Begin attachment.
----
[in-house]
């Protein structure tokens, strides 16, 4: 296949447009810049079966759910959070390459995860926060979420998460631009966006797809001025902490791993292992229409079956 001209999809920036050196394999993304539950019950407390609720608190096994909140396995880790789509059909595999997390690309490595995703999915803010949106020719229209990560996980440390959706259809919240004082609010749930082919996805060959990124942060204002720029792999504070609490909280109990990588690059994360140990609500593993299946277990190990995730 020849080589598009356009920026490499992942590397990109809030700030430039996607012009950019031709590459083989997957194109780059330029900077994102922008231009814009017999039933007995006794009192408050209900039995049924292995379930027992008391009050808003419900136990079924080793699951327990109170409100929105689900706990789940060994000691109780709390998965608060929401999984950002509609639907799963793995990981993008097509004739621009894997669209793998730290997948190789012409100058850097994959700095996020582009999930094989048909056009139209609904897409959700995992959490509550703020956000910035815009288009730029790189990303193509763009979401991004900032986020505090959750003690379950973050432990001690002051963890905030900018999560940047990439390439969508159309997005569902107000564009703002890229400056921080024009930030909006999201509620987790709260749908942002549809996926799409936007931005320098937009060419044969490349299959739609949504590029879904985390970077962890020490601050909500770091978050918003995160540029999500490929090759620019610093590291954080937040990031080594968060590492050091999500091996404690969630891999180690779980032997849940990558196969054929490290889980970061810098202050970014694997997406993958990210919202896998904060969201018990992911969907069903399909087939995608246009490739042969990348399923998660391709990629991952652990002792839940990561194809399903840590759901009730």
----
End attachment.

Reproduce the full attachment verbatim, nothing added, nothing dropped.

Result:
[in-house]
């Protein structure tokens, strides 16, 4: 296949447009810049079966759910959070390459995860926060979420998460631009966006797809001025902490791993292992229409079956 001209999809920036050196394999993304539950019950407390609720608190096994909140396995880790789509059909595999997390690309490595995703999915803010949106020719229209990560996980440390959706259809919240004082609010749930082919996805060959990124942060204002720029792999504070609490909280109990990588690059994360140990609500593993299946277990190990995730 020849080589598009356009920026490499992942590397990109809030700030430039996607012009950019031709590459083989997957194109780059330029900077994102922008231009814009017999039933007995006794009192408050209900039995049924292995379930027992008391009050808003419900136990079924080793699951327990109170409100929105689900706990789940060994000691109780709390998965608060929401999984950002509609639907799963793995990981993008097509004739621009894997669209793998730290997948190789012409100058850097994959700095996020582009999930094989048909056009139209609904897409959700995992959490509550703020956000910035815009288009730029790189990303193509763009979401991004900032986020505090959750003690379950973050432990001690002051963890905030900018999560940047990439390439969508159309997005569902107000564009703002890229400056921080024009930030909006999201509620987790709260749908942002549809996926799409936007931005320098937009060419044969490349299959739609949504590029879904985390970077962890020490601050909500770091978050918003995160540029999500490929090759620019610093590291954080937040990031080594968060590492050091999500091996404690969630891999180690779980032997849940990558196969054929490290889980970061810098202050970014694997997406993958990210919202896998904060969201018990992911969907069903399909087939995608246009490739042969990348399923998660391709990629991952652990002792839940990561194809399903840590759901009730």